Park City, UT– While technically Day 2, today truly felt like the first day in action, since it is both the first full day as well as the day that I start my shift for the rest of the festival. From here on out, I’ll be posted up at the Prospector Bus Stop every day from 9:30-1:30. Stop by and I’ll help make sure you aren’t lost! I can’t even begin to say how much warmer and more fun volunteering during the day is as opposed to last night – I’ll be very happy to keep this shift every day for the rest of the fest. Tomorrow, I’ll be sure to bring more snacks though!
After my shift, I booked it over to the MARC theater to take my first stab at getting volunteer tickets for regular movies, and to my delight, it is rather easy! I was there an hour early and was first in line for my first movie, The Hunting Ground.
The Hunting Ground (US)
Director: Kirby Dick
Writer: Kirby Dick
Stars: Diane Rosenfeld
My first documentary could not have been a better choice to start with. The title might not mean anything now but believe me by the end of the year it will be one that is long remembered. The film’s director, Kirby Dick, has tackled numerous hot-button topics and is a master at using documentary as an exposé to current problems in our country that are hidden in plain sight. His last film, The Invisible War, focused on the US military’s problem with sexual assault (available to stream on Netflix). He also directed a personal favorite doc of mine called This Film is Not Yet Rated.
The Hunting Ground tackles sexual assault in college campuses nationwide, and specifically why they are being covered up more often than properly prosecuted. I am still in college and sincerely believe this is something that anyone in college needs to see. While most people are aware of the high number of sexual assaults that are committed, the real shock factor of the documentary is how little the schools are doing to help victims, and that in many cases it is in the university’s best interest to not help the victim at all. These are the types of documentaries that have made Sundance a mecca for films that cover such poignant topics, and reveal more details on something that people need to know. It’s undeniable how important this film is, especially for people my age and younger, and I look forward to championing it for the rest of the year. The one area that I would like to see get more emphasis is not only on helping the victims but on changing the institutionalized culture that has indirectly encouraged rape. The film could have easily been incredibly depressing and morbid, but instead is actually optimistic about potentially making an impact in the future. Ideally, all documentaries on a subject this important would have this type of positive message.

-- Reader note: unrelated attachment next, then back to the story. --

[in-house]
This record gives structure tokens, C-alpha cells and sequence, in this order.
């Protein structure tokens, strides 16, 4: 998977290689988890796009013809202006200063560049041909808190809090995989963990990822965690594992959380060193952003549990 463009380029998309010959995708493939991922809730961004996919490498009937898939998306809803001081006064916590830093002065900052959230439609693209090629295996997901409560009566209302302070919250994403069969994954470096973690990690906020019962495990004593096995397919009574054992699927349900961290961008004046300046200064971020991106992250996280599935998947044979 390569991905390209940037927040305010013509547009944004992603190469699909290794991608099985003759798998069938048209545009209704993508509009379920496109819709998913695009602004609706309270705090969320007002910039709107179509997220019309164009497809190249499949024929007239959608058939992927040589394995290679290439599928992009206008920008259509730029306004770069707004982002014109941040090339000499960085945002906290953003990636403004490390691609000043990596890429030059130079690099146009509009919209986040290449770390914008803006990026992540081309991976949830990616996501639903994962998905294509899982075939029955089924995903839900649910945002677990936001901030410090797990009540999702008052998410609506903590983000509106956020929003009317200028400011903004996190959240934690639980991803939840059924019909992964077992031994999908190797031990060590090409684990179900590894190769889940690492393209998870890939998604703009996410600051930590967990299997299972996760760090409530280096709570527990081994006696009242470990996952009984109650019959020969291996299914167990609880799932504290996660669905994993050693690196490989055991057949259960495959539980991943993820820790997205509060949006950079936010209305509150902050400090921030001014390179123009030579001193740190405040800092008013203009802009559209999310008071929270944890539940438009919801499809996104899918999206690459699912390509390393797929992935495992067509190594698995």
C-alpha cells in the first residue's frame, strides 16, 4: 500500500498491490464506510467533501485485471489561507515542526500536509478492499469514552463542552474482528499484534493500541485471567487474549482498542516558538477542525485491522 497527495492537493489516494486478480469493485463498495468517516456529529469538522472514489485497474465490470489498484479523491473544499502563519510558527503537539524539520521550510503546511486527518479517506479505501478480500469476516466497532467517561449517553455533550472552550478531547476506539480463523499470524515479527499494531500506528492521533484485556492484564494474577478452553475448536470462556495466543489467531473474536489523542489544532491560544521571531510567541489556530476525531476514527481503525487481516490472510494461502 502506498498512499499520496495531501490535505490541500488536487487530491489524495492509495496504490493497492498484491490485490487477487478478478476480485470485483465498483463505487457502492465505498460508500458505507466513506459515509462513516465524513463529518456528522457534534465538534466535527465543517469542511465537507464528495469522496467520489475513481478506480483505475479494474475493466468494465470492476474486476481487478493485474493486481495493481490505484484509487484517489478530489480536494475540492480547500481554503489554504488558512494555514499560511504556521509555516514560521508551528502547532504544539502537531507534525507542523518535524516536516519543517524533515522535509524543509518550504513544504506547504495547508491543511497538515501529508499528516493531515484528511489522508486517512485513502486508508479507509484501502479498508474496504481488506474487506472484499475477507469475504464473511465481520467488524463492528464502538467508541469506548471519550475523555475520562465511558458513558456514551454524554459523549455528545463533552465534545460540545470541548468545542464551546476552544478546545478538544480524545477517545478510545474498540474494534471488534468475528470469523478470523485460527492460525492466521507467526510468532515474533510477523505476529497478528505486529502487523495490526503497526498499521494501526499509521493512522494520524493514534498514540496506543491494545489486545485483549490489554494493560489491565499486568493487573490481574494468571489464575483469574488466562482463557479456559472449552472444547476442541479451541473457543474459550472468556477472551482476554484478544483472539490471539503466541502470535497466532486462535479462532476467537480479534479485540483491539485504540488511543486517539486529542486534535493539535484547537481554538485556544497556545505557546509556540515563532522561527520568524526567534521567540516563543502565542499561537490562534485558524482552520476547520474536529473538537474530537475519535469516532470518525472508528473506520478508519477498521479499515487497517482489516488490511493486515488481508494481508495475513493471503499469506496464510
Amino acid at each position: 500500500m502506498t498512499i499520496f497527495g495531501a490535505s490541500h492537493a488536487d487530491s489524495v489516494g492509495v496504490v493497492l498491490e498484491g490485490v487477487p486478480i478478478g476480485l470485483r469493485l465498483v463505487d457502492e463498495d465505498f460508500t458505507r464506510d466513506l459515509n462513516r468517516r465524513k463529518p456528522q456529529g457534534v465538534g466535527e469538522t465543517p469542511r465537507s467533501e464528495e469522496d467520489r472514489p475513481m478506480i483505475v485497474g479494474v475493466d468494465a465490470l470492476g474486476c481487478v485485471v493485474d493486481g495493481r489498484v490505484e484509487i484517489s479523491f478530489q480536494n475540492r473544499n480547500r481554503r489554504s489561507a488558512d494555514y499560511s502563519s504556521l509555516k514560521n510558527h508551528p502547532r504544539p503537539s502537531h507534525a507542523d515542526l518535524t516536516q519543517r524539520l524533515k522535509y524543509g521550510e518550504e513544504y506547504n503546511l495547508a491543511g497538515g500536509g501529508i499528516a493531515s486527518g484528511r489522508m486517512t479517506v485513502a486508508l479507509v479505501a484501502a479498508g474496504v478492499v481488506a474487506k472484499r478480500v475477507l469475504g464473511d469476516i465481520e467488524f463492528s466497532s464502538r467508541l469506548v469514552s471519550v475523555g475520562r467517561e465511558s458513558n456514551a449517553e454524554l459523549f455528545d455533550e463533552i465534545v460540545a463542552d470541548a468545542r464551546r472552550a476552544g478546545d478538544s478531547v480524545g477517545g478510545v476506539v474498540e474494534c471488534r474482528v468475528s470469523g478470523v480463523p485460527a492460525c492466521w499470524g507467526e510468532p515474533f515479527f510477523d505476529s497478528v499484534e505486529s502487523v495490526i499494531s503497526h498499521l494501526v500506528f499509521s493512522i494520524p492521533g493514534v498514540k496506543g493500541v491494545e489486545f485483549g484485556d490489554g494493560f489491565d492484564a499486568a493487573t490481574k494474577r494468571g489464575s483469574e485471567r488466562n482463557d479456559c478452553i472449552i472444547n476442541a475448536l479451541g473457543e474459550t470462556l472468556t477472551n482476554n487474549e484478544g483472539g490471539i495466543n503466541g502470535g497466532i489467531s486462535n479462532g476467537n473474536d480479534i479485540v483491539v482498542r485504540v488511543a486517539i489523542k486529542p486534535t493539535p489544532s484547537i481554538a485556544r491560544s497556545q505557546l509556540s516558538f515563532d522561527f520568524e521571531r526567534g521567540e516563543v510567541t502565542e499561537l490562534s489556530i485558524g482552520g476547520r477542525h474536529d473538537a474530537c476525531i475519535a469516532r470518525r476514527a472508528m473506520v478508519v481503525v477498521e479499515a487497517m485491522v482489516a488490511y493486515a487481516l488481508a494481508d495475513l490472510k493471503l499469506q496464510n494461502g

This was also my first world premiere at the festival this year, so the energy in the audience was palpable and not only were all the filmmakers present but many of the subjects of the documentary were present as well. I sat next to two women who work for CNN films, the company that will be releasing the film. Unfortunately, the Q+A was cut short because the film got a late start, and one woman wasted a question to platform herself. Otherwise, the film is truly remarkable and I hope that other people get to experience it soon.
Black Panthers: Vanguard of the Revolution (US)
Director: Stanley Nelson
Writer: Stanley Nelson
Because the screening went late and bus traffic back to Prospector was bad, I honestly wasn’t sure I was going to make it back in time for this one, but fortunately I made it with just minutes to spare! I chose the film because of my interest (and lack of knowledge) on the subject and because I had seen one film by director Stanley Nelson – Jonestown: The Life and Death of People’s Temple.